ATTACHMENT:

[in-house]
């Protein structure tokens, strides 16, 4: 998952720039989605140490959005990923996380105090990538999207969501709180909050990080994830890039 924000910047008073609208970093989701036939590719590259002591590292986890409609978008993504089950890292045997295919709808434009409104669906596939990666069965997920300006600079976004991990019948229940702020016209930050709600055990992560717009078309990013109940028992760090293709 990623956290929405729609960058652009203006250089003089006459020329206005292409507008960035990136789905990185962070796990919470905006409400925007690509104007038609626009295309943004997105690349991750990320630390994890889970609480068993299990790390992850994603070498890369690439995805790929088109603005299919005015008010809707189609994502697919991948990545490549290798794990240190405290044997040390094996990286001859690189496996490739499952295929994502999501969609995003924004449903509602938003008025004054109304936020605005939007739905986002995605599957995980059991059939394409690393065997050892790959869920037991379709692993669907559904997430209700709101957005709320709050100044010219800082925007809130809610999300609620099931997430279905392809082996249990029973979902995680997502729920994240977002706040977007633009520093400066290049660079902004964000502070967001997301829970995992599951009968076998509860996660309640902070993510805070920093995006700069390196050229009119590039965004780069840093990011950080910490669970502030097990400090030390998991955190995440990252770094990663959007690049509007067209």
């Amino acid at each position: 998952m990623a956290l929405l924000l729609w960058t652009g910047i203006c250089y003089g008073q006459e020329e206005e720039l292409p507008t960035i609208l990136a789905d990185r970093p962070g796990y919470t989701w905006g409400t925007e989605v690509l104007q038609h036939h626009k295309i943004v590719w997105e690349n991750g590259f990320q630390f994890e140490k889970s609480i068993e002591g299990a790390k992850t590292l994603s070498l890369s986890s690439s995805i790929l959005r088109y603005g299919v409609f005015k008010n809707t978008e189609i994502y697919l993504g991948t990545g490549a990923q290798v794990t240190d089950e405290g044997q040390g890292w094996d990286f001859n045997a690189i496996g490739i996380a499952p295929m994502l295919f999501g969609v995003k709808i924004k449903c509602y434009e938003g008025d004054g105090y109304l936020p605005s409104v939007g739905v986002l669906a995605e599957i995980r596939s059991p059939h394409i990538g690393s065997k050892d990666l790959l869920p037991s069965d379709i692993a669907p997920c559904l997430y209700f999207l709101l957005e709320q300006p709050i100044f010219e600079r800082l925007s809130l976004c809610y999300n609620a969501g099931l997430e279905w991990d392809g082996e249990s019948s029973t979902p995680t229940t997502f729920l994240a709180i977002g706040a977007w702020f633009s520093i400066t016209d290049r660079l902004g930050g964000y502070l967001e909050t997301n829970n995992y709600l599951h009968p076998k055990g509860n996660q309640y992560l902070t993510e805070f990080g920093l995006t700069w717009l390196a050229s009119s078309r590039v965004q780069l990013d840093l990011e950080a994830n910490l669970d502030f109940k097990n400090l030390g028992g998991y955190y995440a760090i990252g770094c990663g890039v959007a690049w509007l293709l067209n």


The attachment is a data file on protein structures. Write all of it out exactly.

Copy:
[in-house]
């Protein structure tokens, strides 16, 4: 998952720039989605140490959005990923996380105090990538999207969501709180909050990080994830890039 924000910047008073609208970093989701036939590719590259002591590292986890409609978008993504089950890292045997295919709808434009409104669906596939990666069965997920300006600079976004991990019948229940702020016209930050709600055990992560717009078309990013109940028992760090293709 990623956290929405729609960058652009203006250089003089006459020329206005292409507008960035990136789905990185962070796990919470905006409400925007690509104007038609626009295309943004997105690349991750990320630390994890889970609480068993299990790390992850994603070498890369690439995805790929088109603005299919005015008010809707189609994502697919991948990545490549290798794990240190405290044997040390094996990286001859690189496996490739499952295929994502999501969609995003924004449903509602938003008025004054109304936020605005939007739905986002995605599957995980059991059939394409690393065997050892790959869920037991379709692993669907559904997430209700709101957005709320709050100044010219800082925007809130809610999300609620099931997430279905392809082996249990029973979902995680997502729920994240977002706040977007633009520093400066290049660079902004964000502070967001997301829970995992599951009968076998509860996660309640902070993510805070920093995006700069390196050229009119590039965004780069840093990011950080910490669970502030097990400090030390998991955190995440990252770094990663959007690049509007067209």
């Amino acid at each position: 998952m990623a956290l929405l924000l729609w960058t652009g910047i203006c250089y003089g008073q006459e020329e206005e720039l292409p507008t960035i609208l990136a789905d990185r970093p962070g796990y919470t989701w905006g409400t925007e989605v690509l104007q038609h036939h626009k295309i943004v590719w997105e690349n991750g590259f990320q630390f994890e140490k889970s609480i068993e002591g299990a790390k992850t590292l994603s070498l890369s986890s690439s995805i790929l959005r088109y603005g299919v409609f005015k008010n809707t978008e189609i994502y697919l993504g991948t990545g490549a990923q290798v794990t240190d089950e405290g044997q040390g890292w094996d990286f001859n045997a690189i496996g490739i996380a499952p295929m994502l295919f999501g969609v995003k709808i924004k449903c509602y434009e938003g008025d004054g105090y109304l936020p605005s409104v939007g739905v986002l669906a995605e599957i995980r596939s059991p059939h394409i990538g690393s065997k050892d990666l790959l869920p037991s069965d379709i692993a669907p997920c559904l997430y209700f999207l709101l957005e709320q300006p709050i100044f010219e600079r800082l925007s809130l976004c809610y999300n609620a969501g099931l997430e279905w991990d392809g082996e249990s019948s029973t979902p995680t229940t997502f729920l994240a709180i977002g706040a977007w702020f633009s520093i400066t016209d290049r660079l902004g930050g964000y502070l967001e909050t997301n829970n995992y709600l599951h009968p076998k055990g509860n996660q309640y992560l902070t993510e805070f990080g920093l995006t700069w717009l390196a050229s009119s078309r590039v965004q780069l990013d840093l990011e950080a994830n910490l669970d502030f109940k097990n400090l030390g028992g998991y955190y995440a760090i990252g770094c990663g890039v959007a690049w509007l293709l067209n």